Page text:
But give support — the world hath given him fame!
The humbler ranks, the lowly brave, who bled
While cheerly following where the
Mighty led — Who sleep beneath the undistinguished
'[The "Caledonian Meeting,"at which these lines were, or were intended to be, recited was a meeting of subscribers to the Highland Society, field annually in London, in support of the [Royal] Caledonian Asylum "for educating and supporting children of soldiers, sailors, and marines, natives of Scotland."!
Where happier comrades in their
triumph trod, To us bequeath — 'tis all their fate
The sireless offspring and the lonely spouse:
She on high Albyn's dusky hills may raise
The tearful eye in melancholy gaze, Or view, while shadowy auguries disclose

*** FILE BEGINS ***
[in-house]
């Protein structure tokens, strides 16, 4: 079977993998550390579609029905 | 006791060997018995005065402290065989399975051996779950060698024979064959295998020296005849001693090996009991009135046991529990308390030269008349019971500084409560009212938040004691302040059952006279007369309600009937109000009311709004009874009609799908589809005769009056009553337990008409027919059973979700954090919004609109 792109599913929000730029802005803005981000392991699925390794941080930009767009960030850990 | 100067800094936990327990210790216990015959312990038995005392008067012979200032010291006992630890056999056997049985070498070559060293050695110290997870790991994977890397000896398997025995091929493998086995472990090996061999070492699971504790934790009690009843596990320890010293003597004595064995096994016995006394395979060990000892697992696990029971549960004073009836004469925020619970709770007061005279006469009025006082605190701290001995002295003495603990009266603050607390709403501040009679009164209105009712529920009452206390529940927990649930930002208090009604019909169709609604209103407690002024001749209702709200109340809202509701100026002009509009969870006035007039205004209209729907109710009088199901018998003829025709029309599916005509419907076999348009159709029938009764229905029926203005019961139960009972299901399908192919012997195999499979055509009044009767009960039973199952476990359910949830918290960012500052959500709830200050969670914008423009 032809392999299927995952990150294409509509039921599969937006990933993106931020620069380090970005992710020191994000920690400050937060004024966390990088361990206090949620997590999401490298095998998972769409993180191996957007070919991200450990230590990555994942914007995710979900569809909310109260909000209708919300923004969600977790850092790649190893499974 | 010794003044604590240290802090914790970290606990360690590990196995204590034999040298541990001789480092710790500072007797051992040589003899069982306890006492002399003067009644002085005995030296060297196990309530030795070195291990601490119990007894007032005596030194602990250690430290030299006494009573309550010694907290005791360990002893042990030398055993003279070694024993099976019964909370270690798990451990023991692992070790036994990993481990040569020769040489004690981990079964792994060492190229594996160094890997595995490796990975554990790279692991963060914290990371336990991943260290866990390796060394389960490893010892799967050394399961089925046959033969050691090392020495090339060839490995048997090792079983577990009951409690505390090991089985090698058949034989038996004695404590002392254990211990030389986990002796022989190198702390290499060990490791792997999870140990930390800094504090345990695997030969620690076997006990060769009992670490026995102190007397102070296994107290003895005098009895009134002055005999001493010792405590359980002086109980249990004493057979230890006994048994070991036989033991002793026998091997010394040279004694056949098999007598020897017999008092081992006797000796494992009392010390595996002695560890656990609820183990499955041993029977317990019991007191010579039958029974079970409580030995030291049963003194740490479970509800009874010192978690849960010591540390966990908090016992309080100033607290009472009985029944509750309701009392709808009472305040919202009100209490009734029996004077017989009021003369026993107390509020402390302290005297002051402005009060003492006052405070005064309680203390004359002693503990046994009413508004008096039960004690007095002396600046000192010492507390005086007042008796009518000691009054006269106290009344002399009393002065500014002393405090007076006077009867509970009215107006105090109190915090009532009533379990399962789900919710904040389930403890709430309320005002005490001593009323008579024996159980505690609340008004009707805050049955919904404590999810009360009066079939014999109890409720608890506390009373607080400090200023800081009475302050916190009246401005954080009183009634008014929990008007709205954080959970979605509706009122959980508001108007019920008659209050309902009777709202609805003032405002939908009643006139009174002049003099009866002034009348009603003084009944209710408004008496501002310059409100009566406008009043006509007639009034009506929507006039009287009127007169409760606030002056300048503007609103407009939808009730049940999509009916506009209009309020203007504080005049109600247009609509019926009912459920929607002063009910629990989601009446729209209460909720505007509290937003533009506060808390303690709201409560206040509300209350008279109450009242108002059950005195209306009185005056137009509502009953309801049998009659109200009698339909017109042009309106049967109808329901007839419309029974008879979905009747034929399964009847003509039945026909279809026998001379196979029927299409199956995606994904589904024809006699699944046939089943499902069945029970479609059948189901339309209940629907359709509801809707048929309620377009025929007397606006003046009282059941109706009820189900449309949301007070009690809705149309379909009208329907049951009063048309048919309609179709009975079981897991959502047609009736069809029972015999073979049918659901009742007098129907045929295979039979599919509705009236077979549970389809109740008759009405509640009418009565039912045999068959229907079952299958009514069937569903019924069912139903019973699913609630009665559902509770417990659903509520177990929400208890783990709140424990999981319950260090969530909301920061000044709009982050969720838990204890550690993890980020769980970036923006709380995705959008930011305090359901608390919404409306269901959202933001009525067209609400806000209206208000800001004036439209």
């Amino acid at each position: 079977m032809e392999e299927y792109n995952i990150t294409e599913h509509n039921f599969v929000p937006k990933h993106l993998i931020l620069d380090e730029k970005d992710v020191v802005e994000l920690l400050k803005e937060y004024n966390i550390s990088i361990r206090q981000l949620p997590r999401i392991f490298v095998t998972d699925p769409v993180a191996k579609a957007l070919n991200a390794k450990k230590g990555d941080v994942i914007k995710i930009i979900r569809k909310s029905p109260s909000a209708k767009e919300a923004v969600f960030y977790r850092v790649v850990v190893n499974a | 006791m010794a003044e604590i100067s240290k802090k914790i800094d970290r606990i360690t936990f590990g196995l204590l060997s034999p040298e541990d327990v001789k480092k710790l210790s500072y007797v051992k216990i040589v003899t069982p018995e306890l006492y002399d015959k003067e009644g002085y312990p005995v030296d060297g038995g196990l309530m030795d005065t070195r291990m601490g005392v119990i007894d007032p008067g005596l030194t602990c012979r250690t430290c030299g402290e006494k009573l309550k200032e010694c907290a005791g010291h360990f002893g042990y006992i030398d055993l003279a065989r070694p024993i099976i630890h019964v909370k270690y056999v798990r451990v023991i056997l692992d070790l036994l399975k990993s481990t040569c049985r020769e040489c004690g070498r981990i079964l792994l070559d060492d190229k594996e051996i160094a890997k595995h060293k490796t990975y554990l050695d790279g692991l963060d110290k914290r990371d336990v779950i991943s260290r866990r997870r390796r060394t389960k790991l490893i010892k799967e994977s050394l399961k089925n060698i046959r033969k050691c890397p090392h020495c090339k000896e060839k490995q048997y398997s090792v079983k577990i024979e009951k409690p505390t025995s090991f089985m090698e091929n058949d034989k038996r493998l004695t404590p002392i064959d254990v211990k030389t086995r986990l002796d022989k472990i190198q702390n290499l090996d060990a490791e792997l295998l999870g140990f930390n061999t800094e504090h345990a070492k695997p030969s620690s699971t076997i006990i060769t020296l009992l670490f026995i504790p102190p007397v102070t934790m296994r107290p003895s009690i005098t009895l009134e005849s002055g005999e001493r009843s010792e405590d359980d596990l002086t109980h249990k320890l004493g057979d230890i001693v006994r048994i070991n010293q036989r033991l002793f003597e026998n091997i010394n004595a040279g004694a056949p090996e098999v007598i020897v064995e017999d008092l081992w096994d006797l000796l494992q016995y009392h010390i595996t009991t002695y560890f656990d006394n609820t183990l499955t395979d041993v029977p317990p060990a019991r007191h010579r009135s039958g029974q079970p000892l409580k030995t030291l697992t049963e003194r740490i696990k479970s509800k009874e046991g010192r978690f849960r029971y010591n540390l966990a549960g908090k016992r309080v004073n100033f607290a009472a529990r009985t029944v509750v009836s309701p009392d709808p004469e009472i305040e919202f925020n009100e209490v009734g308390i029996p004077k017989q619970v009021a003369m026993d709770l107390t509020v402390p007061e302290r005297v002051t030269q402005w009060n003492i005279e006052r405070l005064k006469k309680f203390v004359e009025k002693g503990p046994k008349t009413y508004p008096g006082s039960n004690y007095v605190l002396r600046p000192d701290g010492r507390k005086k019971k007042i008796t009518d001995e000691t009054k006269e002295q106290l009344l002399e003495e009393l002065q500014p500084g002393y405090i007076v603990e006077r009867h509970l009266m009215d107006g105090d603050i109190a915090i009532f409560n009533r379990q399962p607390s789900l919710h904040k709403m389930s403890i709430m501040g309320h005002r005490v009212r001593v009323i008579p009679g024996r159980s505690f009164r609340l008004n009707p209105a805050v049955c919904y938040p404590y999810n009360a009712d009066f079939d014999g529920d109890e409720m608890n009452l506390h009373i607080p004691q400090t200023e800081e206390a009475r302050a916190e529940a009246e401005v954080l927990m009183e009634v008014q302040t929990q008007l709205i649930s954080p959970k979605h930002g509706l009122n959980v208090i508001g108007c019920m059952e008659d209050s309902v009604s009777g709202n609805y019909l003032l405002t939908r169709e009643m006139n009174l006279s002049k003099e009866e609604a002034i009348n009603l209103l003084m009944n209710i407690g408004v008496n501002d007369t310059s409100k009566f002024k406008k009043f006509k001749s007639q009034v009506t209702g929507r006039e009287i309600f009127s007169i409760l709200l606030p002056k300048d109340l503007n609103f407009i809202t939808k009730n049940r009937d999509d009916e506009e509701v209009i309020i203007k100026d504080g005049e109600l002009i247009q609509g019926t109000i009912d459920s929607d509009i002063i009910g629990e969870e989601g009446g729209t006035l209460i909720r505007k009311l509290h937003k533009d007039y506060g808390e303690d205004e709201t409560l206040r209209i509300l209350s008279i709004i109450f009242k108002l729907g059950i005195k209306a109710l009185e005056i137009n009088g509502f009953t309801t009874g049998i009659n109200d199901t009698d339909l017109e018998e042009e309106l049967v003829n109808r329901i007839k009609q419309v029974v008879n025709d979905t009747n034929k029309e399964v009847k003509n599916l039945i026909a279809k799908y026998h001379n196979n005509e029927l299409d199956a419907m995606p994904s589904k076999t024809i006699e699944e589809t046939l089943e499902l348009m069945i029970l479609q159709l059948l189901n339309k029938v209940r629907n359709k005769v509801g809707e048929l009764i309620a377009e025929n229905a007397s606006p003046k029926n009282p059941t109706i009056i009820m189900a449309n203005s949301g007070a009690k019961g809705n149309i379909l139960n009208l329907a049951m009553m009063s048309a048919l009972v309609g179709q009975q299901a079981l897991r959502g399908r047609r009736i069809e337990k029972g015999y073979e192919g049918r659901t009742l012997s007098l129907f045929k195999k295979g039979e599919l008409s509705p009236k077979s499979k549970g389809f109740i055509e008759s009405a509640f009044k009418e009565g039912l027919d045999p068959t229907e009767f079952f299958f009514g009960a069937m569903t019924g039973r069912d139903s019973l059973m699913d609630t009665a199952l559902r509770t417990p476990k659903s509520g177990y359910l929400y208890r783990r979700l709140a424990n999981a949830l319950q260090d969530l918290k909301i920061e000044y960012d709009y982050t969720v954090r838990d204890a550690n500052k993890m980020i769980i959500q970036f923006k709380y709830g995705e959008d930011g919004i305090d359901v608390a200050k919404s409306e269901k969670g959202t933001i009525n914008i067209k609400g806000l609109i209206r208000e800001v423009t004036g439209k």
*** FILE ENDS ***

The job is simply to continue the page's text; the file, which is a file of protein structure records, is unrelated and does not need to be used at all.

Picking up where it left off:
The Highland Seer's anticipated woes, The bleeding phantom of each martial form
Dim in the cloud, or darkling in the storm;
While sad, she chants the solitary song, The soft lament for him who tarries long —
For him, whose distant relics vainly crave
The Coronach's wild requiem to the brave!
'Tis Heaven — not man — must charm
away the woe, Which bursts when Nature's feelings
newly flow; Yet Tenderness and Time may rob the
Of half its bitterness for one so dear; A Nation's gratitude perchance may spread
A thornless pillow for the widowed head;
May lighten well her heart's maternal care,
And wean from Penury the soldier's heir;
Or deem to living war-worn Valour just Each wounded remnant — Albion's
cherished trust — Warm his decline with those endearing
Whose' bounteous sunshine yet may
gild his days — So shall that Country — while he sinks
to rest —
His hand hath fought for —by his heart be blest!
May, 1814. [First published, Letters and Journals, 1830, i. 559-1